If all of the world's water was poured on the contiguous (lower 48 states) United States, it would cover the land to a depth of about 107 miles (145 kilometers).

Of the freshwater on Earth, much more is stored in the ground than is available in lakes and rivers. More than 2,000,000 mi3 (8,400,000 km3) of freshwater is stored in the Earth, most within one-half mile of the surface. But, if you really want to find freshwater, the most is stored in the 7,000,000 mi3 (29,200,000 km3) of water found in glaciers and icecaps, mainly in the polar regions and in Greenland.

 Where is Earth's water located?

For a detailed explanation of where Earth's water is, look at the data table below. Notice how of the world's total water supply of about 332.5 million mi3 of water, over 96 percent is saline. And, of the total freshwater, over 68 percent is locked up in ice and glaciers. Another 30 percent of freshwater is in the ground. Rivers are the source of most of the fresh surface water people use, but they only constitute about 300 mi3 (1,250 km3), about 1/10,000th of one percent of total water.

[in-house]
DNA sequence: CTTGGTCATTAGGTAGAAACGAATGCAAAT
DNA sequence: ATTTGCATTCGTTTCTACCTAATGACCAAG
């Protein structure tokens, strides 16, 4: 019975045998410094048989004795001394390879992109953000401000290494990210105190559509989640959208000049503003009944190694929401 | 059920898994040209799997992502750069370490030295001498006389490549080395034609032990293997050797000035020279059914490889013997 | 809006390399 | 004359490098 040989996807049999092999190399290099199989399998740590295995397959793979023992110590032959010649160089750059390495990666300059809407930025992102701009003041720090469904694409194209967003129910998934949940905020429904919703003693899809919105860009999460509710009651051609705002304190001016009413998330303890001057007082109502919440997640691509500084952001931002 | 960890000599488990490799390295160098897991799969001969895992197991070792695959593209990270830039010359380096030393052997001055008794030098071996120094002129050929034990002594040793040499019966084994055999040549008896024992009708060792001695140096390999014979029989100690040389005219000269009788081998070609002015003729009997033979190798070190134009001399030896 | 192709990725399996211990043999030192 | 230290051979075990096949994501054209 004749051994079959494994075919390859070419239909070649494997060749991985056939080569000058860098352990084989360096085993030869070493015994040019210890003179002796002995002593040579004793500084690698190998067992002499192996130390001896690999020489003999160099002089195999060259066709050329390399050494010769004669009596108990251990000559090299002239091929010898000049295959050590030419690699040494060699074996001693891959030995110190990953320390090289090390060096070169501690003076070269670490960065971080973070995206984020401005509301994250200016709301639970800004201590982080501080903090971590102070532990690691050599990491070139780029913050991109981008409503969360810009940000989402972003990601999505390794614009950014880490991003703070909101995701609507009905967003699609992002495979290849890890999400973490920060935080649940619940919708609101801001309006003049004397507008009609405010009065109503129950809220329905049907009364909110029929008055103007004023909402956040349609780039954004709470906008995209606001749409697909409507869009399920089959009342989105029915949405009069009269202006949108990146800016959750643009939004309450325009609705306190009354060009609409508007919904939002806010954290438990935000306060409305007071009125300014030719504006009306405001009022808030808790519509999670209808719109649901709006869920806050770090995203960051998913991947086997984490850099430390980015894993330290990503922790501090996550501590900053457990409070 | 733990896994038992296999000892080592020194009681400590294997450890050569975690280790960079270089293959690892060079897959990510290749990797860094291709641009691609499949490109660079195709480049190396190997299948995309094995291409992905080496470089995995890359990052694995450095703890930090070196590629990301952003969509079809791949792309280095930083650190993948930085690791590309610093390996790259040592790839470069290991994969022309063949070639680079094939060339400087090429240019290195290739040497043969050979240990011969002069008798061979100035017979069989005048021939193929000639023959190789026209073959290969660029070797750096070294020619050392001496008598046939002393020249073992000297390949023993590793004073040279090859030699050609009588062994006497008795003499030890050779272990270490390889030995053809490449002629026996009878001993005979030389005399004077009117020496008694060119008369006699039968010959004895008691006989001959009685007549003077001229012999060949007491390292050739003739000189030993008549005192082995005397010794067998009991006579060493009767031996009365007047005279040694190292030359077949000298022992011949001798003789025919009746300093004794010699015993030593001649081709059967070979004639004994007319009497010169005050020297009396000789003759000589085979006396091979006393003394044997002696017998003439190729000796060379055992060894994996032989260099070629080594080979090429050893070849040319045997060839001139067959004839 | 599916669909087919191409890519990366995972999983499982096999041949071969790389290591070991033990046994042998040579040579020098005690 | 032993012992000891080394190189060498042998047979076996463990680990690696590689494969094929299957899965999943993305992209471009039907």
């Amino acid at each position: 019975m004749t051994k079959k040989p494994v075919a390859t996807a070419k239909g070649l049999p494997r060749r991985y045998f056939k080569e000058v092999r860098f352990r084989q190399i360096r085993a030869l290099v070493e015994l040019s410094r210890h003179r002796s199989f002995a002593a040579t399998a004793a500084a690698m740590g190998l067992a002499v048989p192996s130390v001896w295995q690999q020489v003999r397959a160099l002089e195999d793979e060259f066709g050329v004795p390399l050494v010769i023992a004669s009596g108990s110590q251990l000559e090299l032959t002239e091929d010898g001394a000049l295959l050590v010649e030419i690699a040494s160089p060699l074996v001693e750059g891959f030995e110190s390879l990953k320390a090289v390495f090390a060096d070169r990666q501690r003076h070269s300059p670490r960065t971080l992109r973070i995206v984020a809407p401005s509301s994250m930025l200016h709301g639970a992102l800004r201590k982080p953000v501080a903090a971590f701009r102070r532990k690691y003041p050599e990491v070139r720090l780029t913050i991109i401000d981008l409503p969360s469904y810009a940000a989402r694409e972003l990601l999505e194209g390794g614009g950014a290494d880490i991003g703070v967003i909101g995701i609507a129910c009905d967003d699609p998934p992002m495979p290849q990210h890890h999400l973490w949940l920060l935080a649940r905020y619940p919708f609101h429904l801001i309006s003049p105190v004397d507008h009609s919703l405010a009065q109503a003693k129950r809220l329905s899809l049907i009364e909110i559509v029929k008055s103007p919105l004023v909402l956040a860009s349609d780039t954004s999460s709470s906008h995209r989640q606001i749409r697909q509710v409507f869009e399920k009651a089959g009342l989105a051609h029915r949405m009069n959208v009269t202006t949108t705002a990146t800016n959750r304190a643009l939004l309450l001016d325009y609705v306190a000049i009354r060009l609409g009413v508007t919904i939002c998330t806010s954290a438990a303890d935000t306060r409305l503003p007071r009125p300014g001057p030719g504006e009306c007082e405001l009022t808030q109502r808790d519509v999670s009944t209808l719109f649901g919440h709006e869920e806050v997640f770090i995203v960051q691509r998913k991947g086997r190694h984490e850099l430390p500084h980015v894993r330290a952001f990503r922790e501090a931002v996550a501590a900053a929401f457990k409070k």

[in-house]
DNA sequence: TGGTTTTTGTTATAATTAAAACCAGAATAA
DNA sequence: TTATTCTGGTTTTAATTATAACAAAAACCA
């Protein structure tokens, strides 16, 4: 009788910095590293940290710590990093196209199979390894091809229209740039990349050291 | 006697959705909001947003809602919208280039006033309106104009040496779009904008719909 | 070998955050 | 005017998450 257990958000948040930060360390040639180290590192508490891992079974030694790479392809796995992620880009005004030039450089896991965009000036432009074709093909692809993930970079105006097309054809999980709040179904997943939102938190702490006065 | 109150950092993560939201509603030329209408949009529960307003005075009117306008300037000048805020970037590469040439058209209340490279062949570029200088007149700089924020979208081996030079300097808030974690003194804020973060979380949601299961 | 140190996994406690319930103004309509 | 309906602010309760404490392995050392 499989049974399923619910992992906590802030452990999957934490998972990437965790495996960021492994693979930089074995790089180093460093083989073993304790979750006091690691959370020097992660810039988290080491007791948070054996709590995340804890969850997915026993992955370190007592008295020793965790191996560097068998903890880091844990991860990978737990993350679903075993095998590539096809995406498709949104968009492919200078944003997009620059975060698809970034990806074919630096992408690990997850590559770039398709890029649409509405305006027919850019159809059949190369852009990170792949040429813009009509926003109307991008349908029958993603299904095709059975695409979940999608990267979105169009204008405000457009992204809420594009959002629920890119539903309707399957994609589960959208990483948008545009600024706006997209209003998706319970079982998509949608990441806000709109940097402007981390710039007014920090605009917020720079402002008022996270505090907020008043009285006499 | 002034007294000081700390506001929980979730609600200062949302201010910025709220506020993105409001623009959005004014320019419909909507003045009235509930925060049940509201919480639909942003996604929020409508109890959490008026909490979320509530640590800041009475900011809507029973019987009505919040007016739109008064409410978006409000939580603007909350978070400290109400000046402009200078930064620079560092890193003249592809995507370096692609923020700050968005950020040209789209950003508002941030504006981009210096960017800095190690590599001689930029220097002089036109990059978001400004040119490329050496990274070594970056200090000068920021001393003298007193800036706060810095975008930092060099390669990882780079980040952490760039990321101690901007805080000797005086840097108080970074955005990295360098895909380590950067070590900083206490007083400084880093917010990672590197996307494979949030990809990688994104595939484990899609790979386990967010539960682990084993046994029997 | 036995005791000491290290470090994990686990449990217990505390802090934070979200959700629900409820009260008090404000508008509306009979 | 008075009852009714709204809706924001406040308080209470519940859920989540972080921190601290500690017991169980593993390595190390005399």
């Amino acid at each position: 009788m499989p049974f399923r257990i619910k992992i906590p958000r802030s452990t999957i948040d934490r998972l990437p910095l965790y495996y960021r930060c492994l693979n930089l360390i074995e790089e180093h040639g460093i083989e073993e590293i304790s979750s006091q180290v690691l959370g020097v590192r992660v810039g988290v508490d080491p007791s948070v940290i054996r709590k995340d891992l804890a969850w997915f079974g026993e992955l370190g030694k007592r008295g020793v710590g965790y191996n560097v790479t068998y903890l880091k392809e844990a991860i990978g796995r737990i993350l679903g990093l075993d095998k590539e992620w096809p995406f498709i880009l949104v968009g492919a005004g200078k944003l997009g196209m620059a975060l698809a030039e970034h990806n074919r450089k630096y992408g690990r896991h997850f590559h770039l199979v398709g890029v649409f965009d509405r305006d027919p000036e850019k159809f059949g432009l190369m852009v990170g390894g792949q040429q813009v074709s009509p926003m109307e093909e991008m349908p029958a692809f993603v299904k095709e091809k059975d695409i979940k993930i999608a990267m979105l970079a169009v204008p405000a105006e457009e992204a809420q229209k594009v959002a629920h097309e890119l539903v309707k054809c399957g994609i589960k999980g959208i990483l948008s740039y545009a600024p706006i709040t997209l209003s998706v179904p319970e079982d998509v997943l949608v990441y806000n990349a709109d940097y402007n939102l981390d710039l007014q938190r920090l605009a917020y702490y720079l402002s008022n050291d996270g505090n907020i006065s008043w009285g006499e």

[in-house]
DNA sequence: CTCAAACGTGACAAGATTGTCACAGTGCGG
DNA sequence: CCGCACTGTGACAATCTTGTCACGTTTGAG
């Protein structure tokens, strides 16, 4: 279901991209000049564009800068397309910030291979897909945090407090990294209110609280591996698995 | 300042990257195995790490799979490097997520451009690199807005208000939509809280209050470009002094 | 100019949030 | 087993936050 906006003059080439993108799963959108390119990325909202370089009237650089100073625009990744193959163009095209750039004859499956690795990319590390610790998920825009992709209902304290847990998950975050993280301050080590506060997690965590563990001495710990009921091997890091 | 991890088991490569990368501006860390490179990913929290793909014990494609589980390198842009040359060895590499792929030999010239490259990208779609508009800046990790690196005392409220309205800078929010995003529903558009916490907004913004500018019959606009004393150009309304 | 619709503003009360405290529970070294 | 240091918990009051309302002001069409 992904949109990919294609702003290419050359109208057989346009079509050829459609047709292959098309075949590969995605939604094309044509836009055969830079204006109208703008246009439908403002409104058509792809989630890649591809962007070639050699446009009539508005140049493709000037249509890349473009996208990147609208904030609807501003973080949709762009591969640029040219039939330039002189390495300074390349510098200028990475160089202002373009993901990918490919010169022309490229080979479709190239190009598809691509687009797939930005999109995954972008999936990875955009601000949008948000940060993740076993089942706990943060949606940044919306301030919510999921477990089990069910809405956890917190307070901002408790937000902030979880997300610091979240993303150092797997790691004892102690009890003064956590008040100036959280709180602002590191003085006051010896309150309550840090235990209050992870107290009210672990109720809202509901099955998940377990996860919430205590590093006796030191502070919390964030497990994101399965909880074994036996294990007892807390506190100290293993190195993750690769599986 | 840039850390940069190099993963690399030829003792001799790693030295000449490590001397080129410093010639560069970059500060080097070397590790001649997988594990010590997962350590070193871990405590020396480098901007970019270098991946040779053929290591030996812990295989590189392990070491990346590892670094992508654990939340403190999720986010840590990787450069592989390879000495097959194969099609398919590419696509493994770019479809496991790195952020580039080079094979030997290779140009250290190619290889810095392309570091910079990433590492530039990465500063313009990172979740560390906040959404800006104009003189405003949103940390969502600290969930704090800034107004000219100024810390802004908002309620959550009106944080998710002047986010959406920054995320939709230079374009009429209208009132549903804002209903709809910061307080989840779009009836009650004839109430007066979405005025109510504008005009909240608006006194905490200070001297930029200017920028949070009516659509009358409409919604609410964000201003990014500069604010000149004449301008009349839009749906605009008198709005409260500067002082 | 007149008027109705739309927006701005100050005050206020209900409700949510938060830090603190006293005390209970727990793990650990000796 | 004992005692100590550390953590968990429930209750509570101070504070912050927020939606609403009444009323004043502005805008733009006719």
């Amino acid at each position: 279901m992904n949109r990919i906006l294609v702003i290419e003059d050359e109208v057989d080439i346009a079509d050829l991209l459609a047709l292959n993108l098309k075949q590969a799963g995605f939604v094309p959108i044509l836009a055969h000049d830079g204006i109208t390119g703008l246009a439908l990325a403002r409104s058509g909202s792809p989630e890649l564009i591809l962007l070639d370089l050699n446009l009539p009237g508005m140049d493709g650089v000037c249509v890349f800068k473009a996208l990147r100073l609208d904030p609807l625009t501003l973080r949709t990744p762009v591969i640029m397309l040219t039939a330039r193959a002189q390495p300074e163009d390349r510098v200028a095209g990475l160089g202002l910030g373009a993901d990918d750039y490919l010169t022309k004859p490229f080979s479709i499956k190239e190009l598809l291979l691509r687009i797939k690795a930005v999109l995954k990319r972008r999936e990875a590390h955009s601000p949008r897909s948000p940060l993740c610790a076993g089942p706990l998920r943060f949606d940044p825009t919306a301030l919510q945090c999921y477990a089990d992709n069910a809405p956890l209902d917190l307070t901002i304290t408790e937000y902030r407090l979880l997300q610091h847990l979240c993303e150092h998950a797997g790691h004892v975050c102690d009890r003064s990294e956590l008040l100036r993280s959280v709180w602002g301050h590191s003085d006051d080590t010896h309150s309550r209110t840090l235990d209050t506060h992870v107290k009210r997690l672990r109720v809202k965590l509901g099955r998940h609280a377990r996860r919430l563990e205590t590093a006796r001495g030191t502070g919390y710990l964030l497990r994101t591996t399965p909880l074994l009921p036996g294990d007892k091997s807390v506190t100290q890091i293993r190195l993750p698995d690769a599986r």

Note: Percentages may not sum to 100 percent due to rounding.
One estimate of global water distribution
(Percents are rounded, so will not add to 100)
Water sourceWater volume, in cubic milesWater volume, in cubic kilometersPercent of
Percent of
total water
Oceans, Seas, & Bays321,000,0001,338,000,000--96.54
Ice caps, Glaciers, & Permanent Snow5,773,00024,064,00068.71.74
    Fresh2,526,00010,530,00030.1  0.76
    Saline3,088,00012,870,000--  0.93
Soil Moisture3,95916,5000.050.001
Ground Ice & Permafrost71,970300,0000.860.022
Swamp Water2,75211,4700.030.0008
Biological Water2691,1200.0030.0001
Source: Igor Shiklomanov's chapter "World fresh water resources" in Peter H. Gleick (editor), 1993, Water in Crisis: A Guide to the World's Fresh Water Resources (Oxford University Press, New York).


Sources and more information

  • The Hydrologic Cycle, USGS pamphlet, 1984